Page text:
Keep this in mind as you date someone. Remember that your brain is a bowl of hormonal soup right now. And bowls of hormonal soup do not often make good decisions.

Let yourself be in love. Be aware and appreciative of this special season where it feels so good to be in someone’s presence. Let dopamine do its job; let it attract you to someone who could be a good partner. But do not let dopamine be in the driver’s seat and propel you to make big decisions unwisely.

Give yourself a lot of time to get good information before making decisions. Let some of the chemicals wear off so you can be sober in your decision making. Remember that romance and the feeling of being high on love won’t make a marriage. However, someone you are close friends with, someone who is kind, and someone who you love being around will.

Ask yourself: “Does this person have a good track record with the way they have treated me, or do I keep telling myself that they have ‘good potential,’ that they will get better with time?” Getting married to someone with a good track record is a pretty safe choice. Marrying someone who just has potential is not very safe. And track records take time.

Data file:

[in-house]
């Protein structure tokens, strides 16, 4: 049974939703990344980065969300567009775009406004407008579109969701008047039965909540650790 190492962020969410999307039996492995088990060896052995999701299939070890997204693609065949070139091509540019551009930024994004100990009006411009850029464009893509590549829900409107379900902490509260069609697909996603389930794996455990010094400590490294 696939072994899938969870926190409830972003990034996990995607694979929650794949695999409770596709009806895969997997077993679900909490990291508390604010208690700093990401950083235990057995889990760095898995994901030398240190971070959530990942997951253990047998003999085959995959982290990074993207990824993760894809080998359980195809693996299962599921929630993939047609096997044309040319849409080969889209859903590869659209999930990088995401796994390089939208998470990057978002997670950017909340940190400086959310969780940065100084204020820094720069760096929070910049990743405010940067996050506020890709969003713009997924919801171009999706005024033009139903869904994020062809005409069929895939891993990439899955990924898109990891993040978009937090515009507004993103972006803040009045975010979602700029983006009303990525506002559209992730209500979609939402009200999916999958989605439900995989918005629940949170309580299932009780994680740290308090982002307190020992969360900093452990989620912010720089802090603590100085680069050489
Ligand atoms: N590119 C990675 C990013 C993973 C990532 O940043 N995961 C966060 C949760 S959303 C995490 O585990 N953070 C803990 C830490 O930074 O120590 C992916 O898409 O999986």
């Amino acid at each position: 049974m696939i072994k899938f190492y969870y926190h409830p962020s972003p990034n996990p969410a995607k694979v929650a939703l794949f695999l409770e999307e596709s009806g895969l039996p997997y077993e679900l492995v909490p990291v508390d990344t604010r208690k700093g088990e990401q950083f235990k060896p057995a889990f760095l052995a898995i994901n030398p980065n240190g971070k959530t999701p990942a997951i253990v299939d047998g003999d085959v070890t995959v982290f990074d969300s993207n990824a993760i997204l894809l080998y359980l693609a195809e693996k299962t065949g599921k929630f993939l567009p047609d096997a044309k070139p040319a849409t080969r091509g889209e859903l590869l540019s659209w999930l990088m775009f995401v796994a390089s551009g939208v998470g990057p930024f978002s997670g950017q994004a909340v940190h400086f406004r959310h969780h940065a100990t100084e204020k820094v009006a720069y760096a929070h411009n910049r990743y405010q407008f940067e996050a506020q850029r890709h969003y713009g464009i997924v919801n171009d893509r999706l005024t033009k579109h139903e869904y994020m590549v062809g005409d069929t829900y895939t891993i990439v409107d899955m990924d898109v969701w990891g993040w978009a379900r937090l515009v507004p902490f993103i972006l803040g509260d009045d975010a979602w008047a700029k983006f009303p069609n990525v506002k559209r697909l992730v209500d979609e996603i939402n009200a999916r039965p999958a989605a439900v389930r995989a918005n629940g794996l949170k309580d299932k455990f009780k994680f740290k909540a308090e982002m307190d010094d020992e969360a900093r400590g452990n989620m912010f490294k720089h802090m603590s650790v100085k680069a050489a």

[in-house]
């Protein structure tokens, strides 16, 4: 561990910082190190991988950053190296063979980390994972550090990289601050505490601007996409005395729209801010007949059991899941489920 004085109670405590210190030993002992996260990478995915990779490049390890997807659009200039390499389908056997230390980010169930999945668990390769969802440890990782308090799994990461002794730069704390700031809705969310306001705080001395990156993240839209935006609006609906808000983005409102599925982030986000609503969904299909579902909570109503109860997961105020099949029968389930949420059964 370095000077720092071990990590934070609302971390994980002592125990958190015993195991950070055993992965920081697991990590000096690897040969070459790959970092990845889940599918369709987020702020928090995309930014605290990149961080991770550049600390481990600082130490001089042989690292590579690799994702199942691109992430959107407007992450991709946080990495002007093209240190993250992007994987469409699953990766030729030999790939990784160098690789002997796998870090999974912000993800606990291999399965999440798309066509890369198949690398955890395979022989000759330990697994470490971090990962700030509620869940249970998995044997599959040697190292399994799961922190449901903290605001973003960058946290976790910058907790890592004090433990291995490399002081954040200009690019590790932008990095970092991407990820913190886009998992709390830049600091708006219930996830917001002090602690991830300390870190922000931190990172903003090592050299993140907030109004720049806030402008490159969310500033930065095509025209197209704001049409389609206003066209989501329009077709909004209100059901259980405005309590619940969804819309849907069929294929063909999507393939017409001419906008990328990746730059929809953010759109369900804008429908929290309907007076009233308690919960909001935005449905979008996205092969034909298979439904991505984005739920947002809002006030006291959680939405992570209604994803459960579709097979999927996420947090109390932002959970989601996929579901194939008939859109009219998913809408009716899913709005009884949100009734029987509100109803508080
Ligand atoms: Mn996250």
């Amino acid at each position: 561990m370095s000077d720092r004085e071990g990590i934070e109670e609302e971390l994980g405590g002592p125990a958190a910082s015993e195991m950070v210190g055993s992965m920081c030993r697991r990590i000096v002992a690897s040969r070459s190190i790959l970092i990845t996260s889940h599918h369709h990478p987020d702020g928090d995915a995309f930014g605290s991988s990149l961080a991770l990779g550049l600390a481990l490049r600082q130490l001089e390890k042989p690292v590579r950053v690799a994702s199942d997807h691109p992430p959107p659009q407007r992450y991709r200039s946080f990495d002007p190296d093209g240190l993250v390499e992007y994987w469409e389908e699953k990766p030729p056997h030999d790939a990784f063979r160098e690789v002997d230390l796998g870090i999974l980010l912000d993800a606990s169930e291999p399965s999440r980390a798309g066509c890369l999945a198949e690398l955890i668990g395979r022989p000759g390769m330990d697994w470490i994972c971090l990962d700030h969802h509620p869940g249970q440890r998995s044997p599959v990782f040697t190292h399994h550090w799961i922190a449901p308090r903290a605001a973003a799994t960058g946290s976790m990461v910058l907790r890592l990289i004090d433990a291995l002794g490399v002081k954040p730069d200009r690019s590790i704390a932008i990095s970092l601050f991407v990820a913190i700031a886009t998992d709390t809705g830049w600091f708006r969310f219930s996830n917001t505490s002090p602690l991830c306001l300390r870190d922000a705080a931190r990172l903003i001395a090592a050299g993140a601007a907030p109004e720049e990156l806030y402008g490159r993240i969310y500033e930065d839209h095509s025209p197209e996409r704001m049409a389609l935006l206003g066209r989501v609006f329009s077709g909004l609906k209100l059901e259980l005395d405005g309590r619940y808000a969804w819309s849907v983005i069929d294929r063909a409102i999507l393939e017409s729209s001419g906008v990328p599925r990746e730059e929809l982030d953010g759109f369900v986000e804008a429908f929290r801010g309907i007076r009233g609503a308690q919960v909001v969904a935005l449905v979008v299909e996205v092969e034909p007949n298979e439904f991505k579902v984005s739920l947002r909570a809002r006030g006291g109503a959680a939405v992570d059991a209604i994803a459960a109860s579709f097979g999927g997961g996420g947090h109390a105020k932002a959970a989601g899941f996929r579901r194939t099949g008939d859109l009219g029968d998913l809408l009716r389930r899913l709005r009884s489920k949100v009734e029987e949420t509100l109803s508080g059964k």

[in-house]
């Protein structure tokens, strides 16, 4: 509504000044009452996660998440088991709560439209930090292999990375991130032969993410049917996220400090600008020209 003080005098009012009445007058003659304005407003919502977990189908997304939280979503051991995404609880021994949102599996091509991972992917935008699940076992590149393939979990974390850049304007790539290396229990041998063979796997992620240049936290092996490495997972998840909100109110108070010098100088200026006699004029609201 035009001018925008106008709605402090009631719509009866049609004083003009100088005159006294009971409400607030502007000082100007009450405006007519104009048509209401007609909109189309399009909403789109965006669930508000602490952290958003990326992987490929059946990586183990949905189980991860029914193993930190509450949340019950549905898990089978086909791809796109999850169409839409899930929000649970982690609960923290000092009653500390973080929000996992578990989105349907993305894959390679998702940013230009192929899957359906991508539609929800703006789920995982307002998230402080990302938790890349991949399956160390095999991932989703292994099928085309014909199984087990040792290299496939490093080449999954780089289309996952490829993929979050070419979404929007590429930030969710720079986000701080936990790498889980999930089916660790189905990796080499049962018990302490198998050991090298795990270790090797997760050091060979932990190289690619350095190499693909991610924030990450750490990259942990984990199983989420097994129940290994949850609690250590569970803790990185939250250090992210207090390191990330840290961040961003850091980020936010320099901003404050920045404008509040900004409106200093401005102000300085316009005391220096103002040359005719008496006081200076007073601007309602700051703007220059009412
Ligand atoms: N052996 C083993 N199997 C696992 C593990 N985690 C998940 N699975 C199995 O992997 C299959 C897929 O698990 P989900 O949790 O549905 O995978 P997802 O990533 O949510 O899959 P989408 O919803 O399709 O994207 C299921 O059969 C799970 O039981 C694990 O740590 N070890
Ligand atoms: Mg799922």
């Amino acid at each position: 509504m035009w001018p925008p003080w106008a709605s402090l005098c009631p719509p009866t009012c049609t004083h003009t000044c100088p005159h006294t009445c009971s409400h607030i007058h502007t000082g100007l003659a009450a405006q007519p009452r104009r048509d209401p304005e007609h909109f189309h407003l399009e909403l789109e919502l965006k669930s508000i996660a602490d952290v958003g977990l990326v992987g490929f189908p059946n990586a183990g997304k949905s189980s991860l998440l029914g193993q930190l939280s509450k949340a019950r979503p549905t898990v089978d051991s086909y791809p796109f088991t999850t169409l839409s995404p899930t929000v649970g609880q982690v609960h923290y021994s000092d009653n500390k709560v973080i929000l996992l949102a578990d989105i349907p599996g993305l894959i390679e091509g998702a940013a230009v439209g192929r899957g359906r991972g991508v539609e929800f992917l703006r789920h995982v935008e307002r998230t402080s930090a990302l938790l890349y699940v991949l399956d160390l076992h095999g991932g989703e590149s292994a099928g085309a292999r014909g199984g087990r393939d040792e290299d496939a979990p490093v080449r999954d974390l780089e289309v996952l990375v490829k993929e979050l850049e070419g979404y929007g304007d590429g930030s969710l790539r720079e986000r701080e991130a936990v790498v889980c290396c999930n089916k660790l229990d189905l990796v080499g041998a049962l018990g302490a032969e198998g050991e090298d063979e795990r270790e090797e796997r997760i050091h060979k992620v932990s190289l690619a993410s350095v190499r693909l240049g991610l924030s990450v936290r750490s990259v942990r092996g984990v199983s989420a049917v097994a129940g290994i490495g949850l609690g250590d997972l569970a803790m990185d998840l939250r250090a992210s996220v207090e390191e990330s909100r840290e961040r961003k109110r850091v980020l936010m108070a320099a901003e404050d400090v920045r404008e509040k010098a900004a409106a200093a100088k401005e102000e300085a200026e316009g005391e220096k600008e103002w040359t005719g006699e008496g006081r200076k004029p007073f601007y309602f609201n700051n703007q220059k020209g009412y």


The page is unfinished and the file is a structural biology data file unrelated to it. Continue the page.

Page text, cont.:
There is great wisdom in looking for the fruit of something even when it is still a seed. Yes, you are in love now, but what will it be like to have children with this person? What will it be like to grow old with him or her? Maybe his obsession with Super Mario Bros. is cute now, but will it be cute in ten years if he is lazy and doesn’t want to work? Maybe you are able to excuse her road rage now, but will she get angry like that with you or your children in the future? These are all questions you should consider.

Does anyone have anonymous stories about jumping into love too fast or thoughts on Hollywood’s idea of love?

What Married People Wish Single People Knew Part I

One of my post popular posts has been “What Single People Wish Married People Knew,” which you can read here.

I am now going to write a series called “What Married People Wish Single People Knew.”

Let me start this post by saying that I  do struggle with people telling me how hard marriage is, which is the default response when people find out that I am in my thirties and not married. They often feel like it is their duty to warn me of the impending doom that will be mine if I choose matrimony as my life sentence. I usually get very defensive when this happens thinking, “My life can be hard, too! I would give up a lot to have someone choose me. To have children.”